“[The renovation] did present a challenge to the trucks that bring in the rides,” Stith said. “They usually enter from Rock Springs Road and this year they are going to have to back the trucks up. The space is a little smaller than it used to be, even though it’s brand new and great. We’re going to have a few less rides, but we have chosen the best rides and we’ll have a lot more games and inflatables. We were working with less space this year. That was a challenge, but really we’ve overcome it.”

When the Monster Bash was hosted at VA-HI Elementary, the fifth graders’ annual haunted house was held in smaller spaces such as trailers. Stith said that because the haunted house will have more space in the garage of Morningside, the students’ can expand their imaginations.

“[The haunted house] is going to be so good,” Stith said. “The students get to take autonomy of the theme, and they are actually building out, some of them participate and volunteer their time. So it’s really good to get back in that space and that tradition.”

Many of the Morningside fifth graders are some of the last students to have attended Morningside before the renovations. Current fifth grader Henry Scott, a tour guide for the haunted house, said having experienced both locations, more room for the haunted house allows the fifth graders to show their “spooky” creativity that was previously restricted.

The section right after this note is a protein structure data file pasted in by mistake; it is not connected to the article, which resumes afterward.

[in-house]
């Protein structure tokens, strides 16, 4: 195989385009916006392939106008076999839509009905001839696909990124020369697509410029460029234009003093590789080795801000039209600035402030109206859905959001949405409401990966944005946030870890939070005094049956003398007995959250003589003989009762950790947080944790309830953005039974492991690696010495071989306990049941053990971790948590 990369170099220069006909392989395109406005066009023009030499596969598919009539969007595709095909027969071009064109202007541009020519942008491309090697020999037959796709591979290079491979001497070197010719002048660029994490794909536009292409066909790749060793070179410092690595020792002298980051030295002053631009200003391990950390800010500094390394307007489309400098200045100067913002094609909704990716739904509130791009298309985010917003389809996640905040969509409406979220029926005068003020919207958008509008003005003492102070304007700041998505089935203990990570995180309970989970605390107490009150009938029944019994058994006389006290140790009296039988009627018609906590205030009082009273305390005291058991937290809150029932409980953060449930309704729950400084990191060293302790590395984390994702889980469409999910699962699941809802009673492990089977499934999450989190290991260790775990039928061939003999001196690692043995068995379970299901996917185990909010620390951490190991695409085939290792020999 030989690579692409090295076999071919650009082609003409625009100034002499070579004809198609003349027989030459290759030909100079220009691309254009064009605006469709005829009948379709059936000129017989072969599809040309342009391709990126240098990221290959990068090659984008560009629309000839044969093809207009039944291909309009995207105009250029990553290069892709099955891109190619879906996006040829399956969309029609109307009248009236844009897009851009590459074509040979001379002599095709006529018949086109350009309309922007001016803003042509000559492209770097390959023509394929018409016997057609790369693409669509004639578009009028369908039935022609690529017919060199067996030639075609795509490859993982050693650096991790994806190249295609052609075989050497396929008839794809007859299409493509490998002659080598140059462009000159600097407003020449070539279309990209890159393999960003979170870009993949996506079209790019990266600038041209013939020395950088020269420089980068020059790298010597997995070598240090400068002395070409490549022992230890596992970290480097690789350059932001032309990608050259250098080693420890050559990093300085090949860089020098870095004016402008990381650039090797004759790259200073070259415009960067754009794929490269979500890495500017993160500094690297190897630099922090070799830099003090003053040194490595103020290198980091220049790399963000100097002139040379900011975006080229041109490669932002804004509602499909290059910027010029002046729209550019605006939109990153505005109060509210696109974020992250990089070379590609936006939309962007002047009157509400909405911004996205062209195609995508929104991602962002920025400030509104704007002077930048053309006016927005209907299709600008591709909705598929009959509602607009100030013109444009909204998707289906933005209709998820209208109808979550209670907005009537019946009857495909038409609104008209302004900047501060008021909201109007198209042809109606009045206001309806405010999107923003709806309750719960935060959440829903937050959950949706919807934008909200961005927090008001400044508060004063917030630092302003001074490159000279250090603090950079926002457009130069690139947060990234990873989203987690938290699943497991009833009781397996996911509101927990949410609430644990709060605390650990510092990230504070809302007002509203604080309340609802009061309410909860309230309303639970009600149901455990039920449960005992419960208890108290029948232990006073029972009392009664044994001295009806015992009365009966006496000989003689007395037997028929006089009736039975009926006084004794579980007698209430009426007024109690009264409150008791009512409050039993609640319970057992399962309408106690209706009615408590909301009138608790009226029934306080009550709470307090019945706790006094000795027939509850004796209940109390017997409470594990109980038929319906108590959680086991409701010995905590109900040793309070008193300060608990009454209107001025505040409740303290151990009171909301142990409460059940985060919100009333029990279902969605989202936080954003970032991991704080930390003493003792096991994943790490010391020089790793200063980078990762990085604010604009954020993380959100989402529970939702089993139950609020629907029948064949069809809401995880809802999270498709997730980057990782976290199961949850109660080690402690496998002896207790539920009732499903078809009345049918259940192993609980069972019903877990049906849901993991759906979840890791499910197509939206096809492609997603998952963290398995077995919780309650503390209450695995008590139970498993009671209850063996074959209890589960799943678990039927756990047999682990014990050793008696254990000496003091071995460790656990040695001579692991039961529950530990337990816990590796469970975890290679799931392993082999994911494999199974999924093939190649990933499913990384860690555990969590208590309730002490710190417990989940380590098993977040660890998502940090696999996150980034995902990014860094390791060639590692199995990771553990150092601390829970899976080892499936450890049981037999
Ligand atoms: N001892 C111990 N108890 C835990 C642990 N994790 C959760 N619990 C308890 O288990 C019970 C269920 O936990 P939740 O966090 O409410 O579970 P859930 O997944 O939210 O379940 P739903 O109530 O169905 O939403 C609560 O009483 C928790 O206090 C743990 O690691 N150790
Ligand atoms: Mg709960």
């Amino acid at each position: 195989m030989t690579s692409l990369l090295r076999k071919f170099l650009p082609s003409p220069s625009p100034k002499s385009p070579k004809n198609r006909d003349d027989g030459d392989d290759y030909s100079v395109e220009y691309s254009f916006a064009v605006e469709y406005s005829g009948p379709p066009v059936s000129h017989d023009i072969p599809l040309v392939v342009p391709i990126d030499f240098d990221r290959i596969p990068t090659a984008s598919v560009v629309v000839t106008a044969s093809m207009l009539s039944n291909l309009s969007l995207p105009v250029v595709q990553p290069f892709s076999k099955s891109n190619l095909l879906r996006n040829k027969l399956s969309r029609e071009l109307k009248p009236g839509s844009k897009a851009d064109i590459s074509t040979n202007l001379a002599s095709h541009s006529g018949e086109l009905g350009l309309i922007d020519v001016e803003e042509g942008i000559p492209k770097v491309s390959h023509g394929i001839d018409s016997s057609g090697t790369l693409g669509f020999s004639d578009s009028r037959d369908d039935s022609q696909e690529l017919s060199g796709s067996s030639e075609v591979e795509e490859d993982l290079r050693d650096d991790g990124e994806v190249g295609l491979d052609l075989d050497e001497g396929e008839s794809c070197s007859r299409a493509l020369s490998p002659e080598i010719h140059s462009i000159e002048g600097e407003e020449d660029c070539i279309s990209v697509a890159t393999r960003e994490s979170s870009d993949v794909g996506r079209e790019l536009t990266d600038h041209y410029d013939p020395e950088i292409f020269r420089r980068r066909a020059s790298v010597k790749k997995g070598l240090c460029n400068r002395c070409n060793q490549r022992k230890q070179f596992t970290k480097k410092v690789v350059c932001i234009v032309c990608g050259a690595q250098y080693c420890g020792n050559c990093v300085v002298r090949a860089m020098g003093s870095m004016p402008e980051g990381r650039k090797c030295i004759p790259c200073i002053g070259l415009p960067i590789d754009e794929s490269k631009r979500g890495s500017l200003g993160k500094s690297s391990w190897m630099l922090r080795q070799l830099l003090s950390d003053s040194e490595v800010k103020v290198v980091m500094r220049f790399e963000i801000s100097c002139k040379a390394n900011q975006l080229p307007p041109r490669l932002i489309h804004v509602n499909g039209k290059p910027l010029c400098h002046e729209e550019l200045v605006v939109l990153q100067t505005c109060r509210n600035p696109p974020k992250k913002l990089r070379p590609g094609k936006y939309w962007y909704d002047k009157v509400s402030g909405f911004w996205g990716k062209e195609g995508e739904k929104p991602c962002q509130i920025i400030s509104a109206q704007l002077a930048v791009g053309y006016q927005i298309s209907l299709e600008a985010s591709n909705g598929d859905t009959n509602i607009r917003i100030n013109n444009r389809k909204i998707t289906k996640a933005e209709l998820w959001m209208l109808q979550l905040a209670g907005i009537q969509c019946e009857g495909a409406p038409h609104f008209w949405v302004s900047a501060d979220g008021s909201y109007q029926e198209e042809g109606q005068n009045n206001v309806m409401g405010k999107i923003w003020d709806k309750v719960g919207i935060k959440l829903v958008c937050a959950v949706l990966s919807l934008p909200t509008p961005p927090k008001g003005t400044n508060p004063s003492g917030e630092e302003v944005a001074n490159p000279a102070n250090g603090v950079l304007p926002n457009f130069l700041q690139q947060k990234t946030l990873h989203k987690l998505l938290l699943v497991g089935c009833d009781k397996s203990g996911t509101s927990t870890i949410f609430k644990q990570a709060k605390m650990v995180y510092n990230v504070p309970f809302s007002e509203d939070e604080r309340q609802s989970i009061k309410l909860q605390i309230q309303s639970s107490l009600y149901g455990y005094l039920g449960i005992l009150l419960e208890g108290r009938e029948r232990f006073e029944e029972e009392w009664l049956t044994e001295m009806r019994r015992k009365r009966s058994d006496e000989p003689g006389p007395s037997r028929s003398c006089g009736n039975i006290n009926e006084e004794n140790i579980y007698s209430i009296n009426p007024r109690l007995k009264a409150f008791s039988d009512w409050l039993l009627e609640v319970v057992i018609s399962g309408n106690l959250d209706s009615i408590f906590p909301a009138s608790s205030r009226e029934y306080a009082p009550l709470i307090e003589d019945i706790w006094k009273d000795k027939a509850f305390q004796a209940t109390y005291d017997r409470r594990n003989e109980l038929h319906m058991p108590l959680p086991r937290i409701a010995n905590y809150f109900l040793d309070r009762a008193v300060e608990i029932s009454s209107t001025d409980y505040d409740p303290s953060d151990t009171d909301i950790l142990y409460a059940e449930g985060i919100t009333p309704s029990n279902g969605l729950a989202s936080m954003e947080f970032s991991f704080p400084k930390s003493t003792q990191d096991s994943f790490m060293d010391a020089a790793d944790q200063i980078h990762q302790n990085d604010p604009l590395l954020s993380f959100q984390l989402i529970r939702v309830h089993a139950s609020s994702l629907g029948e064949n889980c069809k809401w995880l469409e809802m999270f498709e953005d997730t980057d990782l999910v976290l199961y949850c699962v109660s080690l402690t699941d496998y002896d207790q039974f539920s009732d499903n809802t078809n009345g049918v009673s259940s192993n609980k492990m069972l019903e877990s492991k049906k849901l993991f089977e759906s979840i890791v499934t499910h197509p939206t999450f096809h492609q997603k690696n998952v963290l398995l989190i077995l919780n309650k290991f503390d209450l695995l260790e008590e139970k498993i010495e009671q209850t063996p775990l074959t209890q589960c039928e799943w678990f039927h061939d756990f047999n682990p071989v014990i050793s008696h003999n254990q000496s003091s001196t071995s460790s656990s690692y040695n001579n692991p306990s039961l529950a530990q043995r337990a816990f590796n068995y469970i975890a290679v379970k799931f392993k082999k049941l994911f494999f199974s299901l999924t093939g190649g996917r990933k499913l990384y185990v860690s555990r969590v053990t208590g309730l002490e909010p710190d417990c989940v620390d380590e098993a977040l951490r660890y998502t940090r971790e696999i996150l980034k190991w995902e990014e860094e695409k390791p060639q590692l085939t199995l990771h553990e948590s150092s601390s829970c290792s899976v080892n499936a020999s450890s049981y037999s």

“I’m definitely most excited to be a tour guide and to just see [the haunted house],” Scott said. “I think it’s going to be pretty cool.”

The majority of the funds raised during the Monster Bash are given to the PTA to continue to hold future events. Stith said the community is thrilled to have the event back in the original venue. 

“I think that [the community] is excited,” Stith said. “As long as we keep it contained to the hours that were advertised and make sure that the flow of traffic for them works well. I think that the community is happy to have it back.”

The Monster Bash contains a variety of activities for every age to enjoy. Younger kids may be entertained by the games or bouncy houses while grandparents can appreciate the music or enjoy the festival food, taking comfort as bits of cotton candy dissolve in their mouths. 

“I think that it’s one of our events that truly is all-inclusive,” Stith said. “There is a cost to participate in rides and such, but anyone can come in and enjoy the festivities. Some of everyone is there and it’s very upbeat. There’s something for everyone and it is for everyone.”

As families mark their calendars to plan and attend the Monster Bash, Stith said she hopes to see people from every community visit this year. 

“I think it’s just a great way for the school and the community to come together and to extend to siblings and grandparents,” Stith said. “Also, it’s everyone from every background in a place where you’re just having fun.”

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About the Contributor
Kate Durden
Kate Durden, Lifestyle Associate Managing Editor
Kate Durden is a junior and this is her third year writing for the Southerner. She enjoys volunteering at an animal shelter, attending 21st Century Leaders meetings, making films at Midtown's cinema club and hanging out with her friends.